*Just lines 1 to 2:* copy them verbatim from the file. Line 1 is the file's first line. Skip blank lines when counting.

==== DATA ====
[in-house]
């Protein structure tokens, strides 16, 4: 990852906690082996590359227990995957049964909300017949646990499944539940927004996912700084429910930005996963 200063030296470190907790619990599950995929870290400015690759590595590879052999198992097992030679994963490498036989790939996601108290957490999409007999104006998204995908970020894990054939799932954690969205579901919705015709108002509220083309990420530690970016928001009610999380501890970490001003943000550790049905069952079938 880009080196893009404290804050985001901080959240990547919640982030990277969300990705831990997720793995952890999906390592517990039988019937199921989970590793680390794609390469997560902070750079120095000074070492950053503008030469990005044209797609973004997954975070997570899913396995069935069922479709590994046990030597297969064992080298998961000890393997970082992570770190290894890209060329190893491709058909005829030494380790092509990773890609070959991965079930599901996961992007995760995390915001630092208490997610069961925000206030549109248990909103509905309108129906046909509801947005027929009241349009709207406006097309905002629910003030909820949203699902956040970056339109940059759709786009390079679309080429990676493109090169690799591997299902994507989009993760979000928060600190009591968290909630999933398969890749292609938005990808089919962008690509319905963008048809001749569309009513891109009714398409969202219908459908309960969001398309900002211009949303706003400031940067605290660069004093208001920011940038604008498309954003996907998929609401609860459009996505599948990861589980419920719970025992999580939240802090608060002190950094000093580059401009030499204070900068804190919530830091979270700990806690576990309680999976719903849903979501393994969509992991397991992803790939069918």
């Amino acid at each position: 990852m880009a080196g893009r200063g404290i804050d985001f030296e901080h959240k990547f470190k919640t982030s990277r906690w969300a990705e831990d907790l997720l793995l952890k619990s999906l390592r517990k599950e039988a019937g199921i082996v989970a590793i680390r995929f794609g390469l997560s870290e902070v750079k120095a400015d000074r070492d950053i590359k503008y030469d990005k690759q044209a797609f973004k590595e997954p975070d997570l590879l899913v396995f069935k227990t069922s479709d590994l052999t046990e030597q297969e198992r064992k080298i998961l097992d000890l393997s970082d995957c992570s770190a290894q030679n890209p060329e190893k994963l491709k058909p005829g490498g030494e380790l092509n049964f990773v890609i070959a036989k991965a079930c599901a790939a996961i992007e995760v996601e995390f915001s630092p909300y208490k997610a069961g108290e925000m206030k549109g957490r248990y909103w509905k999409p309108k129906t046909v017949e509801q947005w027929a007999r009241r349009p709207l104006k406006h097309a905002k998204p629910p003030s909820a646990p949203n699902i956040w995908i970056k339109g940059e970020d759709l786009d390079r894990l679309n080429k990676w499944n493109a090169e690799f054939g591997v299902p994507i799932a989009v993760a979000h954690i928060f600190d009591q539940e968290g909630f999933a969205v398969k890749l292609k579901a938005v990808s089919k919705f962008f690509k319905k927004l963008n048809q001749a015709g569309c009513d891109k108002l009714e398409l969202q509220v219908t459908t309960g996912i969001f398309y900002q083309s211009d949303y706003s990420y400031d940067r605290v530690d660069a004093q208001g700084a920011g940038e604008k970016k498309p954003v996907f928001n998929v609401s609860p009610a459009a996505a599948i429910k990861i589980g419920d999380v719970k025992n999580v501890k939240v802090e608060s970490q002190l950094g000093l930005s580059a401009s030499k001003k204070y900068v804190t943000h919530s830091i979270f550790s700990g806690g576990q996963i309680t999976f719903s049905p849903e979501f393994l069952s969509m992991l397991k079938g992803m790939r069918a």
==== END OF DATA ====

[in-house]
């Protein structure tokens, strides 16, 4: 990852906690082996590359227990995957049964909300017949646990499944539940927004996912700084429910930005996963 200063030296470190907790619990599950995929870290400015690759590595590879052999198992097992030679994963490498036989790939996601108290957490999409007999104006998204995908970020894990054939799932954690969205579901919705015709108002509220083309990420530690970016928001009610999380501890970490001003943000550790049905069952079938 880009080196893009404290804050985001901080959240990547919640982030990277969300990705831990997720793995952890999906390592517990039988019937199921989970590793680390794609390469997560902070750079120095000074070492950053503008030469990005044209797609973004997954975070997570899913396995069935069922479709590994046990030597297969064992080298998961000890393997970082992570770190290894890209060329190893491709058909005829030494380790092509990773890609070959991965079930599901996961992007995760995390915001630092208490997610069961925000206030549109248990909103509905309108129906046909509801947005027929009241349009709207406006097309905002629910003030909820949203699902956040970056339109940059759709786009390079679309080429990676493109090169690799591997299902994507989009993760979000928060600190009591968290909630999933398969890749292609938005990808089919962008690509319905963008048809001749569309009513891109009714398409969202219908459908309960969001398309900002211009949303706003400031940067605290660069004093208001920011940038604008498309954003996907998929609401609860459009996505599948990861589980419920719970025992999580939240802090608060002190950094000093580059401009030499204070900068804190919530830091979270700990806690576990309680999976719903849903979501393994969509992991397991992803790939069918």